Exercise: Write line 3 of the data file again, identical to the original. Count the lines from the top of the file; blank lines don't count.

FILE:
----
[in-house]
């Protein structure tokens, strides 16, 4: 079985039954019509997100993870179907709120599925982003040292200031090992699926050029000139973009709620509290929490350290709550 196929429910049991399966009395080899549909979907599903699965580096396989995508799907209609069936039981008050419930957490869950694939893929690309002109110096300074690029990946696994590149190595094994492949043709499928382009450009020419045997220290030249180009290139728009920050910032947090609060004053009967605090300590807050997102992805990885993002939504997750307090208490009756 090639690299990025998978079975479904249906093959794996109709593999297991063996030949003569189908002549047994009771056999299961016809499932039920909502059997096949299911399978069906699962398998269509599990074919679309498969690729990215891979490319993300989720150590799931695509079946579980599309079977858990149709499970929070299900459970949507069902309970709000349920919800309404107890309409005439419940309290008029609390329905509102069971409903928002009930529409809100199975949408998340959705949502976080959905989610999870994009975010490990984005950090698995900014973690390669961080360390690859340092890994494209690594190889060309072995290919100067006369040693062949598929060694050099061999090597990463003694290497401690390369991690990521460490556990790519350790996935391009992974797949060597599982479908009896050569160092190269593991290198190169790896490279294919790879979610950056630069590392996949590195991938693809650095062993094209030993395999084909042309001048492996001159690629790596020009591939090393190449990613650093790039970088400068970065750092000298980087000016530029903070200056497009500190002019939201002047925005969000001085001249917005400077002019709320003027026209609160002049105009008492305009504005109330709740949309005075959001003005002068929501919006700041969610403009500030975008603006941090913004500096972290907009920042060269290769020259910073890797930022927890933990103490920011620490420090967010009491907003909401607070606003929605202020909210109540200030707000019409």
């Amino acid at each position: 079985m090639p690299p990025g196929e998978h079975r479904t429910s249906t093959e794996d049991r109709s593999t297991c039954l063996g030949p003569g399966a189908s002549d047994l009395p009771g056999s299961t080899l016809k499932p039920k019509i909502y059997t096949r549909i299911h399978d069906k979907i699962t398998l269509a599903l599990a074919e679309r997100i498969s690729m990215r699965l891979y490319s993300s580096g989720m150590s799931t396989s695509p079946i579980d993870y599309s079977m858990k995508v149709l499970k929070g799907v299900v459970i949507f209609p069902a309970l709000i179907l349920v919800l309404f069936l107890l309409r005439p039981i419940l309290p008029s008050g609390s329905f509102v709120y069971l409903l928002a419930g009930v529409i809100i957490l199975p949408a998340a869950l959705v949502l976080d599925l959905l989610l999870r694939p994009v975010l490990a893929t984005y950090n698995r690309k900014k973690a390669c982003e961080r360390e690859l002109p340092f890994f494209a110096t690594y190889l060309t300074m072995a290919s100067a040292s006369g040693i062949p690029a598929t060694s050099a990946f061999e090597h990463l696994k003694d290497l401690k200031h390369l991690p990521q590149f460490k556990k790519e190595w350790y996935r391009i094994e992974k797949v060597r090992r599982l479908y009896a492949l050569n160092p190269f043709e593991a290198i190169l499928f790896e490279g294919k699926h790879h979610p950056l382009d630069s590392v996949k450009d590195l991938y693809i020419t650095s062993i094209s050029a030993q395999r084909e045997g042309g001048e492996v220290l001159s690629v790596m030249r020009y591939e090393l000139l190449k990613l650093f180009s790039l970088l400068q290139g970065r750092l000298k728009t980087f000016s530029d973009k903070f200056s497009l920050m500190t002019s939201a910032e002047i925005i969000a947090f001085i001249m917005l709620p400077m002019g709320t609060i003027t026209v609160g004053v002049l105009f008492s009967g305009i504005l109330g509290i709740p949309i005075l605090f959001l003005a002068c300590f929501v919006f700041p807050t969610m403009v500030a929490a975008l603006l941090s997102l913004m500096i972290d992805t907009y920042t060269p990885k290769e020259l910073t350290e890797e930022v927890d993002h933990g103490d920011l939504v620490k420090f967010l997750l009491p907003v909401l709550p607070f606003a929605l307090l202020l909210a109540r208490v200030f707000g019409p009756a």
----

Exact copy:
């Amino acid at each position: 079985m090639p690299p990025g196929e998978h079975r479904t429910s249906t093959e794996d049991r109709s593999t297991c039954l063996g030949p003569g399966a189908s002549d047994l009395p009771g056999s299961t080899l016809k499932p039920k019509i909502y059997t096949r549909i299911h399978d069906k979907i699962t398998l269509a599903l599990a074919e679309r997100i498969s690729m990215r699965l891979y490319s993300s580096g989720m150590s799931t396989s695509p079946i579980d993870y599309s079977m858990k995508v149709l499970k929070g799907v299900v459970i949507f209609p069902a309970l709000i179907l349920v919800l309404f069936l107890l309409r005439p039981i419940l309290p008029s008050g609390s329905f509102v709120y069971l409903l928002a419930g009930v529409i809100i957490l199975p949408a998340a869950l959705v949502l976080d599925l959905l989610l999870r694939p994009v975010l490990a893929t984005y950090n698995r690309k900014k973690a390669c982003e961080r360390e690859l002109p340092f890994f494209a110096t690594y190889l060309t300074m072995a290919s100067a040292s006369g040693i062949p690029a598929t060694s050099a990946f061999e090597h990463l696994k003694d290497l401690k200031h390369l991690p990521q590149f460490k556990k790519e190595w350790y996935r391009i094994e992974k797949v060597r090992r599982l479908y009896a492949l050569n160092p190269f043709e593991a290198i190169l499928f790896e490279g294919k699926h790879h979610p950056l382009d630069s590392v996949k450009d590195l991938y693809i020419t650095s062993i094209s050029a030993q395999r084909e045997g042309g001048e492996v220290l001159s690629v790596m030249r020009y591939e090393l000139l190449k990613l650093f180009s790039l970088l400068q290139g970065r750092l000298k728009t980087f000016s530029d973009k903070f200056s497009l920050m500190t002019s939201a910032e002047i925005i969000a947090f001085i001249m917005l709620p400077m002019g709320t609060i003027t026209v609160g004053v002049l105009f008492s009967g305009i504005l109330g509290i709740p949309i005075l605090f959001l003005a002068c300590f929501v919006f700041p807050t969610m403009v500030a929490a975008l603006l941090s997102l913004m500096i972290d992805t907009y920042t060269p990885k290769e020259l910073t350290e890797e930022v927890d993002h933990g103490d920011l939504v620490k420090f967010l997750l009491p907003v909401l709550p607070f606003a929605l307090l202020l909210a109540r208490v200030f707000g019409p009756a």